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The Shawnee News-Star
  • Detroit: Before the fall

  • Detroit is a metaphor of the American Dream and our dream. We were privileged to live and work there for over a quarter of a century. Here we look at Detroit in its youth on its way up. Next week we look at it after the fall.
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  • Detroit is a metaphor of the American Dream and our dream. We were privileged to live and work there for over a quarter of a century. Here we look at Detroit in its youth on its way up. Next week we look at it after the fall.
     
    Early 20th Century
     
    The pictures shown here are postcards from 1900 to 1925 when Detroit was the Silicon Valley of the new 20th century.
     
    It was young, growing rapidly, robust, and full of hope and ambitious plans for its future because its economy was based on the technology of the future e.g., automobiles.
     
    Messages printed on the postcards here express great pride in the city.
     
    “More tonnage passes Detroit than any other port in the world. It is estimated that more than eight million passengers arrive and depart from Detroit every season of navigation. The white boats in the Harbor are excursion steamers, the finest of their kind in the world … The Detroit News set a world record in 1920 by publishing over 28 million lines of paid advertising.”
    In 1909, “Central High School is the best in Detroit.” (I taught several courses in this building after it was purchased by Wayne State University [WSU].)
     
    Briggs stadium at Michigan and Trumbull Avenues, near the WSU campus, was where the legendary Ty Cobb played for the Tigers.
     
    Each noon hour I walked by Ford’s plant in Highland Park where the model-T was built and created the middle class.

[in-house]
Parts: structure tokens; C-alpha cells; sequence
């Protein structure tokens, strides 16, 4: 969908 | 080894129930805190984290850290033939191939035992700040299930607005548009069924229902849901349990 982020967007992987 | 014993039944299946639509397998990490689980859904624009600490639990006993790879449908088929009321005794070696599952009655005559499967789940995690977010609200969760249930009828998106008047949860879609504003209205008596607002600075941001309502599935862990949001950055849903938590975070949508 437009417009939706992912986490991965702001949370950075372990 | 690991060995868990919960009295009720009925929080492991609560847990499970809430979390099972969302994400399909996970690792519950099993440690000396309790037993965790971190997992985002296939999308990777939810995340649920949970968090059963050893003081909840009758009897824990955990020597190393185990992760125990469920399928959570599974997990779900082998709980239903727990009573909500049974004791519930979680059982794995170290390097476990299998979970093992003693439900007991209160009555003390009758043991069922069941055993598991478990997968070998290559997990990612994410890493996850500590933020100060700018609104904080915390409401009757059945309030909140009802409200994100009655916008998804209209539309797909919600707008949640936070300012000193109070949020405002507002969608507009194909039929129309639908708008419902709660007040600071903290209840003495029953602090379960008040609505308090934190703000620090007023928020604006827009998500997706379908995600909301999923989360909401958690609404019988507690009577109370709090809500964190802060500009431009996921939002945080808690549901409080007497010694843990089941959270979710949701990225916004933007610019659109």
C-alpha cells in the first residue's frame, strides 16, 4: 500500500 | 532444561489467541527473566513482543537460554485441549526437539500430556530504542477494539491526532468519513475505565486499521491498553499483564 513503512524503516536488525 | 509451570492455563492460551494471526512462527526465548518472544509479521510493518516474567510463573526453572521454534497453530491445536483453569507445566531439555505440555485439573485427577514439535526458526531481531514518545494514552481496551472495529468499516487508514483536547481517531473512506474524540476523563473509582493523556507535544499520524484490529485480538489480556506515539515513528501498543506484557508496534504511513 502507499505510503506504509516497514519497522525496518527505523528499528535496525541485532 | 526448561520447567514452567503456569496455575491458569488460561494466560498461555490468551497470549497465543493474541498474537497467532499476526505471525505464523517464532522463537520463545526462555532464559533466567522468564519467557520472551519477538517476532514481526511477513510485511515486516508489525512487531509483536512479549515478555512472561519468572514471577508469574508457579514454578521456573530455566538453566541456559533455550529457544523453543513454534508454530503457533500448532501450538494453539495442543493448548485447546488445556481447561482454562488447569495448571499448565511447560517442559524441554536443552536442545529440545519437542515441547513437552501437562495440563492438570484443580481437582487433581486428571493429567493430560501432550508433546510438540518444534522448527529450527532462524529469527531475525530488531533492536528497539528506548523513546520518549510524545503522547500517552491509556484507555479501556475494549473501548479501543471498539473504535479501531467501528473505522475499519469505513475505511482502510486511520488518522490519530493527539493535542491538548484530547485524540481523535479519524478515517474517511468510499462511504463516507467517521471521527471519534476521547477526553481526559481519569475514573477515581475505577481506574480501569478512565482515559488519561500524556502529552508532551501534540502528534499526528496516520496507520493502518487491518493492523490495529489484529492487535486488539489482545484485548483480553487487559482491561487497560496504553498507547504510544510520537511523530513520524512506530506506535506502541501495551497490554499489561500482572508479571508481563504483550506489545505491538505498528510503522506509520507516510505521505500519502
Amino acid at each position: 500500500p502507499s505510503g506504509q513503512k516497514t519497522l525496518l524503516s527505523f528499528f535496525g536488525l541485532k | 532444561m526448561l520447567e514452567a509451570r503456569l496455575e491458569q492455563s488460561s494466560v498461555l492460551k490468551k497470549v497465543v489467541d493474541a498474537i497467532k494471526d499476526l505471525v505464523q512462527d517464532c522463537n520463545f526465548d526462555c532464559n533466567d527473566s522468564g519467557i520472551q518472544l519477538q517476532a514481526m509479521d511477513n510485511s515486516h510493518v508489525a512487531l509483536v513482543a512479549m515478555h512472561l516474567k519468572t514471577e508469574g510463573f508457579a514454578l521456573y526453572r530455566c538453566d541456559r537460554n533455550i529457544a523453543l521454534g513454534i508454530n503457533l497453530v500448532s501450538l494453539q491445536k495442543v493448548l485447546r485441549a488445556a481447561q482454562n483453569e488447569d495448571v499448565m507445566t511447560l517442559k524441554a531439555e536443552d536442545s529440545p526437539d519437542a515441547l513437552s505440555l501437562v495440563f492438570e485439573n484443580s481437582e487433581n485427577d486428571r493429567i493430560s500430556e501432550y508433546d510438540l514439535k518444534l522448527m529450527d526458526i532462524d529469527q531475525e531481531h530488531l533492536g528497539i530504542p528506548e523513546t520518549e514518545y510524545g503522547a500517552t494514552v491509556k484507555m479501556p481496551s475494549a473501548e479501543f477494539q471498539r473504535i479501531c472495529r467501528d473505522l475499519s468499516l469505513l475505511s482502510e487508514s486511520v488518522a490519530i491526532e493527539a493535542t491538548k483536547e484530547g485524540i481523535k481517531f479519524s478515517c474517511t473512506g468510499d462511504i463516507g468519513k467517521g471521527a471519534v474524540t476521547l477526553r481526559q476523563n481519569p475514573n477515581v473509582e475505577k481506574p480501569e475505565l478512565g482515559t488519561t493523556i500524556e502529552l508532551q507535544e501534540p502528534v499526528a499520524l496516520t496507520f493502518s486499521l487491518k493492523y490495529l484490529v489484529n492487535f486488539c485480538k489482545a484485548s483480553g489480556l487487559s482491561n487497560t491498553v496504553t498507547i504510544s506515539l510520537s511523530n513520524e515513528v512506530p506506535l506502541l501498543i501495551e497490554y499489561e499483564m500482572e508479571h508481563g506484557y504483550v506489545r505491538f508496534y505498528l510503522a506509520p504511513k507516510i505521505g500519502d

For half a century after it opened in 1876, the 185 foot tall Water Works Park Tower was the city’s number one tourist destination.
     
    Detroit existed a century before Oklahoma City and was early on more visibly opulent than any Oklahoma city until recent decades.
     
    Early in the 20th century, postcards used superlatives like “best, largest, and most” to describe Detroit.
     
    Remember
     
    Today, faculty of the Business School of WSU where I taught come from countries around the globe.
     
    My department chairman was from India, and the colleague with whom I wrote a book was Chinese.
     
    Big Three auto workers were largely second-generation Europeans who came to Detroit pursuing the American Dream.
     
    Before the Jewish people entered the Promised Land, Moses warned them to “Remember.” [Deut.8].
     
    He anticipated that after securing peace and prosperity, they would forget the values and lifestyle developed in the 40 years of hardship and deprivation in the desert.
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    He didn’t want them to forget their dream and the dependence on and obedience to God required to achieve the dream.
     
    Our nation and Detroit have parallel histories, and I present here some history of the latter as a metaphor providing us lessons for the former.
     
    Both nation and city have come from nothing to the heights of achievement.
     
    Detroit has subsequently fallen to the depths, and we need to remember the lessons from its fall to prevent our nation from a similar descent.
     
    The “Greatest Generation” is rapidly departing. Many of them began life in poverty and prolonged hard times. Circumstances forced the Protestant Work Ethic on them. They under-consumed, over-saved, and invested their savings. They paid cash, stayed out of debt, valued education. (My mother and I went to OU together. Her mother became an LPN at age 59.) They left inheritances — not debts.
     
    My generation experienced the last years of the Depression and have lived through the most prosperous years anytime, anywhere, and those who have lived according to the values and practices of our predecessors have ended well.
     
    Tougher times today require that our children not expect to live like their parents and grandparents.
     
    They need to scale down their American Dream to one more like those who experienced the Great Depression.
     
    Detroit’s rise and fall have been spectacular, and the lessons learned from their experience are instructive for our nation.
     
    Next week, Detroit: After the fall.

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